But Séamus was really keen to talk about the “guidelines” issued to the hospitality industry by the Government, which are central to the case. He made a couple of attempts to divulge the contents of his ring binder file and eventually succeeded.
Could he perhaps raise them now “in conjunction with my thought processes”?
“Absolutely, if that’s what you wish,” said barrister Cole.
Justice Woulfe said it fitted with “the chronology”. And could he “come at it in this way, do you mind? It might help the judge.”
Then he explained, in some detail and then some more, about the “ambiguity” at the time over guidelines and what constituted a gathering in hotels. The defence is placing great emphasis on them.
Eddie Walsh SC, for hotel owner John Sweeney, must have been delighted to hear him expounding on the subject as he has been brandishing a photocopy of the guidelines at witnesses throughout much of the hearing. Look at the logo, he tells everyone. “Rialtas na hÉireann.”
Séamus seemed to bear him out. “It is significant that the Government of Ireland harp is on the front page,” concluded the Supreme Court judge.
“I did notice that,” chimed in Judge Fahy, having mentioned this the previous day. Eddie was beaming.
Marks & Spencer route
Justice Woulfe then went down the Marks & Spencer route. These are no ordinary guidelines, he declared, drawing on his experience as attorney general to the government which produced them. “They are Government guidelines, or Government-authorised guidelines.”
They moved on. Who were the people sitting at the judge’s table? Junior Counsel Eoghan delicately broached the issue.
He understood eight people sat at his table. “And you are in a position to say who they were, are you comfortable to say who they were?” he wondered.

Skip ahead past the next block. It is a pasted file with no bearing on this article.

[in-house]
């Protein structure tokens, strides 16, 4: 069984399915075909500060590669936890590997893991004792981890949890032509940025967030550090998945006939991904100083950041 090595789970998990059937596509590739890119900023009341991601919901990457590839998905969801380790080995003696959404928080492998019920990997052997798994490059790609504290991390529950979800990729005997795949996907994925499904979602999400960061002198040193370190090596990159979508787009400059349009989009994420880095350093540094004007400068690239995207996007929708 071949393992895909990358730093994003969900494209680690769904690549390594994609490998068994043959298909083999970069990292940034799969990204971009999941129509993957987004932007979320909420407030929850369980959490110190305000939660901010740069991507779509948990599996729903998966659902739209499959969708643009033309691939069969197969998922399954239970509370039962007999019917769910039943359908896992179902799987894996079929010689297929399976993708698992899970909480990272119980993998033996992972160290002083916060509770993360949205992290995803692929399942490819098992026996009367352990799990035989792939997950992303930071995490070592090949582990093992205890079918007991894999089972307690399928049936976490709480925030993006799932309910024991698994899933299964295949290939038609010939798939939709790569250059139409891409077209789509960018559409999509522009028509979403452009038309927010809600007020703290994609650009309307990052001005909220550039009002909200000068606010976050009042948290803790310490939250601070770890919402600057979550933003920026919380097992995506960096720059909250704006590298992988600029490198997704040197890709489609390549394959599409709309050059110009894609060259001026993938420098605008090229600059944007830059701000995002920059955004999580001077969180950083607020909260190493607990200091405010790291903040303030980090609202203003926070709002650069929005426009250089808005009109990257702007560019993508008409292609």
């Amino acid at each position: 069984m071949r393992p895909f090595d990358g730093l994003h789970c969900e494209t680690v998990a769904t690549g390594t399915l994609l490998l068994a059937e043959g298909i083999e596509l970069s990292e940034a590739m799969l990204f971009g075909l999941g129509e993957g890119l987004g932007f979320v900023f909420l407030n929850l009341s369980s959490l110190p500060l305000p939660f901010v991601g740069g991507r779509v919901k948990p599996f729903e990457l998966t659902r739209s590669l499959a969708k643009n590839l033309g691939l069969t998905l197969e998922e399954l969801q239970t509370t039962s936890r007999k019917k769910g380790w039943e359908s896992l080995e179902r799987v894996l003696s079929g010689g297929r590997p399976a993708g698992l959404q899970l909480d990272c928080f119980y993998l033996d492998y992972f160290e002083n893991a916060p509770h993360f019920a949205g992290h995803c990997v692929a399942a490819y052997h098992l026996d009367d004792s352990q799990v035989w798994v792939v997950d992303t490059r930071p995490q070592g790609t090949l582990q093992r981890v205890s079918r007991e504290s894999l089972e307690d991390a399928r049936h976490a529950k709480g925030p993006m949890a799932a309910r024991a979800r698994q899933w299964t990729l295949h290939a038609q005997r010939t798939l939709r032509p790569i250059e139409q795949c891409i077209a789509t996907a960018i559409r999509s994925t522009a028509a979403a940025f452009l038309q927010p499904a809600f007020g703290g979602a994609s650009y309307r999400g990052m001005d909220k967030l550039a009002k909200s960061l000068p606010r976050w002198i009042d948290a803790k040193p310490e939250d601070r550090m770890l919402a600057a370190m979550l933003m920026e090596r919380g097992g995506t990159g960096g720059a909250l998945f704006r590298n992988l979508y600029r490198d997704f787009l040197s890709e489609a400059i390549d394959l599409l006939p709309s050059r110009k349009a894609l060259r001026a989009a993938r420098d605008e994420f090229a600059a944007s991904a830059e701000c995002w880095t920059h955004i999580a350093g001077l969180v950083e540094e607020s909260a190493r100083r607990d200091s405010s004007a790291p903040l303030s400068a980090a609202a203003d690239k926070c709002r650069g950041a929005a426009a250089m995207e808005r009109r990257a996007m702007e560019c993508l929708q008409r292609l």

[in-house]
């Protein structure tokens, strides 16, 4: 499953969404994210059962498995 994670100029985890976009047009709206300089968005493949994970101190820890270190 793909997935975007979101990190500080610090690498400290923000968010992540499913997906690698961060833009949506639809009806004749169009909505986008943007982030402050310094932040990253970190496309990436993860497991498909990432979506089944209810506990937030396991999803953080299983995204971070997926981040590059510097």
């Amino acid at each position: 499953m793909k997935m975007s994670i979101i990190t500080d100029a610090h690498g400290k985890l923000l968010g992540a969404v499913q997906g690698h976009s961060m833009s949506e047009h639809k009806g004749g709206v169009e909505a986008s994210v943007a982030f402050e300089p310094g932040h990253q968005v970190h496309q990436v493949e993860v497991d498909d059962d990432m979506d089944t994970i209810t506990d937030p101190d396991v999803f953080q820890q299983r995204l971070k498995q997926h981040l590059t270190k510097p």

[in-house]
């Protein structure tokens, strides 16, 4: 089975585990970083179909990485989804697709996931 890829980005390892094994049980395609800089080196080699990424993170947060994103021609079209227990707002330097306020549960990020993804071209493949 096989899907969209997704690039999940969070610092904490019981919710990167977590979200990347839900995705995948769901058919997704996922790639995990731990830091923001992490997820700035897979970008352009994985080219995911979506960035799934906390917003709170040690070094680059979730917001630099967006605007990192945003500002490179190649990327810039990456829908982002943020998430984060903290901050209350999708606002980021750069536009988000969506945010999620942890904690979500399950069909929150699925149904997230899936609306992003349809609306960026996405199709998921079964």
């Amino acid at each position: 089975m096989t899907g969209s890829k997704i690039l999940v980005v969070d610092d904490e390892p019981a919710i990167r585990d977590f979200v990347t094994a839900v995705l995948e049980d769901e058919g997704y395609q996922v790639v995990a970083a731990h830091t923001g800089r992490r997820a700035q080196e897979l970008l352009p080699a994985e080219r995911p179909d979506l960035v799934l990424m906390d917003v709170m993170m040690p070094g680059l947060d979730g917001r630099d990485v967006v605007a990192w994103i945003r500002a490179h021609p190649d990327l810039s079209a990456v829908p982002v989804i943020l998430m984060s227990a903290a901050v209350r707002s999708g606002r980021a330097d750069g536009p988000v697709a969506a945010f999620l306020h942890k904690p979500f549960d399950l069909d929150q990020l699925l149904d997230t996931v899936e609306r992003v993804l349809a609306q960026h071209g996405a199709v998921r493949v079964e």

“Well, I don’t know, I mean, if you ask me I’ll tell you.”
Judge Fahy sounded nonplussed. “You asked him was he comfortable?” she repeated.
The barrister explained he was asking if he was comfortable naming the guests, clearing up any confusion as to whether he might have been inquiring about how comfy he was in the witness box. “If he is comfortable to give that evidence or not.”
On the previous day the barrister just asked the question straight out and witnesses replied, straight out.
Proceedings moved on so Séamus never got the chance to explore his comfort zone.
Colm Smyth SC, the only lawyer wearing a wig, asked some questions of behalf of his client, Donie Cassidy. He ended up having a very lawyerly exchange with Justice Woulfe on the legalities surrounding unofficial circulars and guidelines. Woulfe quoted from a book on administrative law.
“Absolutely,” murmured Colm, mentioning government pay talks and how they can be binding but not enshrined in law.
Outside, the photographers had split into two groups and were now staking out the back door as well as the front.
Finally, licensing law expert Eddie Walsh got his chance. Up he got, waving the industry guidelines in the air. “It seems utterly remarkable” that the DPP is conducting a prosecution while ignoring them. “The imprimatur of the Government of Ireland affixed to the bottom left-hand corner.”
Séamus had lots of sets of guidelines in “his book” and he ran over some relevant dates with the sitting judge.
After an hour, he beetled from the box and it was nearly half an hour before he left.
Oysters were served before the starters.
Justice Woulfe surprised the photographers by suddenly appearing through the front door, beanie hat on his head, coat buttoned up, face mask on and head down. He hurried to his waiting car, a member of the staff carrying his bag. The Supreme Court judge then ducked into the vehicle and was driven off.
“That’s one of the fastest getaways I’ve ever seen,” marvelled one of the photographers.